By Tara Cassar FAA Environment Officer & Architect
Land has recently been the topic of much debate in Malta. Be it controversial deals over land expropriation, speculative gains being sought through high-rise development, or the development of educational institutions on pristine ODZ land. It seems that on an island with limited terrain, the only real limitations that exist for developers are those they choose to believe in, as for some, opportunities can be found around every corner.
In recent years the government has introduced an array of policies and legislation, with the supposed intent of either decreasing bureaucracy, introducing efficiency and transparency within the planning authority, protecting the environment through the MEPA demerger, or by a grand harmonisation of our fragmented built environment through the Design and Policy Guidelines of 2015 (DC15). However in spite of these seemingly flawless concepts aimed to revamp the urban environment and protect our shared property and quality of life, reality is a far cry from what policies set out.
A case in point is the revision of the Rural Policy and Design Guidelines introduced in 2014. These policies which claimed to safeguard ODZ somehow resulted in rampant construction across previously no-go-areas, with ruins being transformed into villas almost at the flick of a wand. This was made possible due to the various loopholes throughout the document that give those with short-sighted egoistic motives the opportunity to exploit the land this very document is meant to protect. The media has highlighted a multitude of cases where development in ODZ has been approved by the PA board on the claim that some pile of rubble lying in the middle of agricultural land was once inhabited – and all this proven through some smudge on an aerial photo dug up for this timely opportunity.
Urban cores or more characteristic towns and cities such as Lija, which despite all odds have managed to retain a strong holistic identity, are now also under threat. Despite the outcry of residents living in other localities which have been ripped of their character due to the unbridled approval of crass and alienating multi-storey apartment blocks, Lija is now facing the same fate.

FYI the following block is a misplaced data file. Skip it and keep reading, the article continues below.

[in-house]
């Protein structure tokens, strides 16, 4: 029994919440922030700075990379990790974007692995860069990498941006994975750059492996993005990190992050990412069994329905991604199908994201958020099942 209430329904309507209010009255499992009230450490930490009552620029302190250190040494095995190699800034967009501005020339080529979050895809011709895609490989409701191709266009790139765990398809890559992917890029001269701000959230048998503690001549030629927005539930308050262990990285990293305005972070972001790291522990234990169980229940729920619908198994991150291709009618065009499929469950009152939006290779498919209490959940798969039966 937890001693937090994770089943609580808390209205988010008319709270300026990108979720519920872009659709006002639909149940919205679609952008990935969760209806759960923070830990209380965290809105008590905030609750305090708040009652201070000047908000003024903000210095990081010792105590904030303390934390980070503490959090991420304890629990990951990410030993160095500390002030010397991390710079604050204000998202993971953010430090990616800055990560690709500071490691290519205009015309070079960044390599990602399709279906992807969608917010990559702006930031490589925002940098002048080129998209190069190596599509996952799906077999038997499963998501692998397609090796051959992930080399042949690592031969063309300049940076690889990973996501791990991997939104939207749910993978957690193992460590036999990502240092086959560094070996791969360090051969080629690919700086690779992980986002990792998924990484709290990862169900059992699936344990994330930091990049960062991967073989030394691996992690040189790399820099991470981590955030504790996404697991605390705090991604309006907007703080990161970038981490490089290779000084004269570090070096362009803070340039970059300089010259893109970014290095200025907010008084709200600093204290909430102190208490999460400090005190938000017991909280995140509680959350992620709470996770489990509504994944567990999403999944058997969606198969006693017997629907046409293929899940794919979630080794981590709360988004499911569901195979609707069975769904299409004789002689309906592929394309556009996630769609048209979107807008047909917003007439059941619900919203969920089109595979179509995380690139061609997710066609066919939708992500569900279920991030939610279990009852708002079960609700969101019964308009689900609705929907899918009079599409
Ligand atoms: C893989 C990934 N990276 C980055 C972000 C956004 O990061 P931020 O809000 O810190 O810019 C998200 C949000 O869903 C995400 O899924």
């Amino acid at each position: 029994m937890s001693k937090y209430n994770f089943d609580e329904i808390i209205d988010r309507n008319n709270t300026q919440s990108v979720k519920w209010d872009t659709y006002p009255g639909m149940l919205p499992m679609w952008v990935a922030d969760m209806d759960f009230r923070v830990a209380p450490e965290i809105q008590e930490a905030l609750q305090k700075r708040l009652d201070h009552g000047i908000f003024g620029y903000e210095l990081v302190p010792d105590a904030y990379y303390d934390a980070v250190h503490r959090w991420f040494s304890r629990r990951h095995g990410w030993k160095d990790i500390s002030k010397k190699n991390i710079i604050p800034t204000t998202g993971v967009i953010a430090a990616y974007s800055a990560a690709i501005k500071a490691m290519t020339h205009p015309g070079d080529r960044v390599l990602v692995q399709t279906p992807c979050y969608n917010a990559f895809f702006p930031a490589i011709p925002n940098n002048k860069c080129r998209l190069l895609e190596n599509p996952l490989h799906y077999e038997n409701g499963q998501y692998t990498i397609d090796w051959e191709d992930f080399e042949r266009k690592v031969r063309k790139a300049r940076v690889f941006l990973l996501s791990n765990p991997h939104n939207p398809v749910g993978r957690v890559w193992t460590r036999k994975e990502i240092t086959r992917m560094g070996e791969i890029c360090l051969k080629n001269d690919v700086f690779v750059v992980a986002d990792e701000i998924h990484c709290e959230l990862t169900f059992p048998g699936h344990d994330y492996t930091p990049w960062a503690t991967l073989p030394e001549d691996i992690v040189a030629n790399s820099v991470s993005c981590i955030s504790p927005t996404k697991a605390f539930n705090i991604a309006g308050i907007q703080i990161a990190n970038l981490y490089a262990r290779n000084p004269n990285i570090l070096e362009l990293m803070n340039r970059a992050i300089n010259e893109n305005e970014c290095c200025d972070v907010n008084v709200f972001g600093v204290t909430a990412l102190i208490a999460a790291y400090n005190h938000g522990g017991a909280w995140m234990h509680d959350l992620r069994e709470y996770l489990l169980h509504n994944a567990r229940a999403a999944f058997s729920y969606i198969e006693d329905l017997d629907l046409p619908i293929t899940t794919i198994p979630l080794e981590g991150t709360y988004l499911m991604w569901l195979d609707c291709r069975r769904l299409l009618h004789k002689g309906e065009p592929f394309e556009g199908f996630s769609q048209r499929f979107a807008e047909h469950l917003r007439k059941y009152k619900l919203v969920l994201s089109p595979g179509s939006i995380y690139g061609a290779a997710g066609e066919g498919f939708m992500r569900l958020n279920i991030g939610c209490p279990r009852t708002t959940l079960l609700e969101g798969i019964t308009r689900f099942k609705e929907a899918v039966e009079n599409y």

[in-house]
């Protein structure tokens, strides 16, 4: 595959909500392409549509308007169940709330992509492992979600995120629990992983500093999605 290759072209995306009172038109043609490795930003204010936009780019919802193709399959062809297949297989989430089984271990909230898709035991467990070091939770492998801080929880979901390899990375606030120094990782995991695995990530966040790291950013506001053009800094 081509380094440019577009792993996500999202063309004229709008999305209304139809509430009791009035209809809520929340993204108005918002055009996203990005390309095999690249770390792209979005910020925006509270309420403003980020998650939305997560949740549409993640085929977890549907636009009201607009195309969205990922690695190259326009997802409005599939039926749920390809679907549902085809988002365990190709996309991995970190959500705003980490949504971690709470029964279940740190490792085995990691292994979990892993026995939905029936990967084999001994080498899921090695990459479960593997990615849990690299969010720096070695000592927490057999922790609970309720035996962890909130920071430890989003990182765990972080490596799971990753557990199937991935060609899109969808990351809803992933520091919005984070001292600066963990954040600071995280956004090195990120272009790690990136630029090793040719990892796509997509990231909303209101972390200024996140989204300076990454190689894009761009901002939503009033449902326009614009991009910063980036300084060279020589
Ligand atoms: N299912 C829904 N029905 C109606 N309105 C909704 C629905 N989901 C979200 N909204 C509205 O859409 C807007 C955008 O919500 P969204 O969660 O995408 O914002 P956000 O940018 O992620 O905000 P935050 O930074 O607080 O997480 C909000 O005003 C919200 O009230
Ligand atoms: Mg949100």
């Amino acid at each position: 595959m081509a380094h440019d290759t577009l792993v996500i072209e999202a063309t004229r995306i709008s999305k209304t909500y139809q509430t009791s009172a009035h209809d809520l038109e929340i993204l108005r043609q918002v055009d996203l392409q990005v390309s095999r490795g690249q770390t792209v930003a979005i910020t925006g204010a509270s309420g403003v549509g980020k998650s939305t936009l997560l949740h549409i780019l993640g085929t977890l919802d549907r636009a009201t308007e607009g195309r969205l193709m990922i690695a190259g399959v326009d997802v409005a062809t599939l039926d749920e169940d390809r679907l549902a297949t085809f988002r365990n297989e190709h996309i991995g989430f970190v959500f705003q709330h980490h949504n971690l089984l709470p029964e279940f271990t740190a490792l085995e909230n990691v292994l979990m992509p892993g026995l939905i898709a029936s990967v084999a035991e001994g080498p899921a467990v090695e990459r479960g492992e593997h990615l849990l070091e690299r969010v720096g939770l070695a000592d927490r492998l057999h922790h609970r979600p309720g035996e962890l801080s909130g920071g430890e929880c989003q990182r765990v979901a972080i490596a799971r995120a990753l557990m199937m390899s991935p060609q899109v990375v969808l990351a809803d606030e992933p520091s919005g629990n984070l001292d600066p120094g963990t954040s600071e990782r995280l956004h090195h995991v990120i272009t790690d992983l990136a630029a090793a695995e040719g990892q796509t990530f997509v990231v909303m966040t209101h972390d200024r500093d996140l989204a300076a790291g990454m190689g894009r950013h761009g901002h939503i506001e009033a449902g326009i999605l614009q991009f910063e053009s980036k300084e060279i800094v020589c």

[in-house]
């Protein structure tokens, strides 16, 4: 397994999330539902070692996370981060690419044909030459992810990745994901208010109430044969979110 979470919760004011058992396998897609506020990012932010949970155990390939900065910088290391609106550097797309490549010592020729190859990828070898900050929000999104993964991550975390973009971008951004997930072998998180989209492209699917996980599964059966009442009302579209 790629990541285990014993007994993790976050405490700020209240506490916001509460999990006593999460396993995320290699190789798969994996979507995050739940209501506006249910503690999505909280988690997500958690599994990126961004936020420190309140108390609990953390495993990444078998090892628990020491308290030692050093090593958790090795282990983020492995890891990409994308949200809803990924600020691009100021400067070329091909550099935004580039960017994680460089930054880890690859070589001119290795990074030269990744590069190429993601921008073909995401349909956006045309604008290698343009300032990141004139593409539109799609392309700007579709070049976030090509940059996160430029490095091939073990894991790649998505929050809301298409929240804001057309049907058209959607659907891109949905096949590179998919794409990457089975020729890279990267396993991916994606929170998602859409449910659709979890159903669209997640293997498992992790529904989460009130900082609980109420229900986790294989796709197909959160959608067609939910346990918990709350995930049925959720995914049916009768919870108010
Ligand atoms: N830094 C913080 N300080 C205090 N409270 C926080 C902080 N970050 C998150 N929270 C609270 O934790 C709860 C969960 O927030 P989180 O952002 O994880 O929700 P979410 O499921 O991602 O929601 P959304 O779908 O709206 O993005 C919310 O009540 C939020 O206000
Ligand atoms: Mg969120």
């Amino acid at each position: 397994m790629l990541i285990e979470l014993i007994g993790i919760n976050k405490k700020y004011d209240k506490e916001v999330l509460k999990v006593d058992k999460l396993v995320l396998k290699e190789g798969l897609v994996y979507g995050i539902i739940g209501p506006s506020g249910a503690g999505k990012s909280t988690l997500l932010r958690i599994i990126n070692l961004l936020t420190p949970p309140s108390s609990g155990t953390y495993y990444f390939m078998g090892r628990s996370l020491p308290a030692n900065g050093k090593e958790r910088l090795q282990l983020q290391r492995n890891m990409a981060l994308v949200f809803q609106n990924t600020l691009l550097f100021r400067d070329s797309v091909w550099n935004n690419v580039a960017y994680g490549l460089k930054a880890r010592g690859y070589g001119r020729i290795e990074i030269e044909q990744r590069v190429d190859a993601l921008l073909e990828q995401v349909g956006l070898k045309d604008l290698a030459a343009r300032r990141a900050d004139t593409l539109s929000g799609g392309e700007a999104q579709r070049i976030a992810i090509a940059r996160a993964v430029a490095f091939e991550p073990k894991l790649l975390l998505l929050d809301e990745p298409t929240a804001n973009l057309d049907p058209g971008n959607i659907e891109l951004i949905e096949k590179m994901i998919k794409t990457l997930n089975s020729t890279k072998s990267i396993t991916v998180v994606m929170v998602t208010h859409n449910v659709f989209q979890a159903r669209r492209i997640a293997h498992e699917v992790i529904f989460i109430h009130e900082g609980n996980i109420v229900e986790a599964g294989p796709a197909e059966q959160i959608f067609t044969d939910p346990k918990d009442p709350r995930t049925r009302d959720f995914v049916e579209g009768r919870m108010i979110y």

A five-storey apartment building has just been approved where to date only two-storey buildings exist. This project has paved the way for the same degradation experienced all over the island, to obliterate the serenity and picturesque streetscapes of this village that the Planning Authority’s new polices had vowed to protect. During the hearing, PA Commission Chairperson Ms Elizabeth Ellul unreservedly admitted that she was solely justifying her decision to approve this development on the basis of one local plan map, clearly indicating that she was ignoring all other policies.These included the DC15 which emphasises the importance of improving quality of life, promoting sustainable development and taking a conscientious approach to design, and therefore approving the project despite the harsh criticism it received – all this being done by the very representative who is supposedly appointed to uphold such policies.
These actions clearly display that despite the overarching positive approach outlined in the planning policies, their selective implementation leaves the built environment open to a continuation of poorly designed urban fabric and to widespread speculation by all those taking advantage of the loopholes.
A final year project exhibition being held by the 2016 Masters of Architecture and Masters of Engineering depicts the students’ visions for Marsa 2050 through a multitude of diverse proposals aimedat regenerating this neglected locality. The student’s exhibition is a clear and factual example of what bold visions could achieve, through conscientious and thought-provoking design. The projects not only recognize the nation’s present and future needs but set out sustainable, feasible and holistic design solutions to attain them.
Planning can no longer be seen as a piecemeal approval or rejection of projects without any authority taking responsibility for the overall effect these individual cases will have on the whole island. The Planning Authority must recognise the advantages and opportunities that come from well thought-out development, as has been portrayed by these young graduates, who have shown the positive influence that urban planning and design can have, not only on the built environment but even more so, on its inhabitants and their quality of life.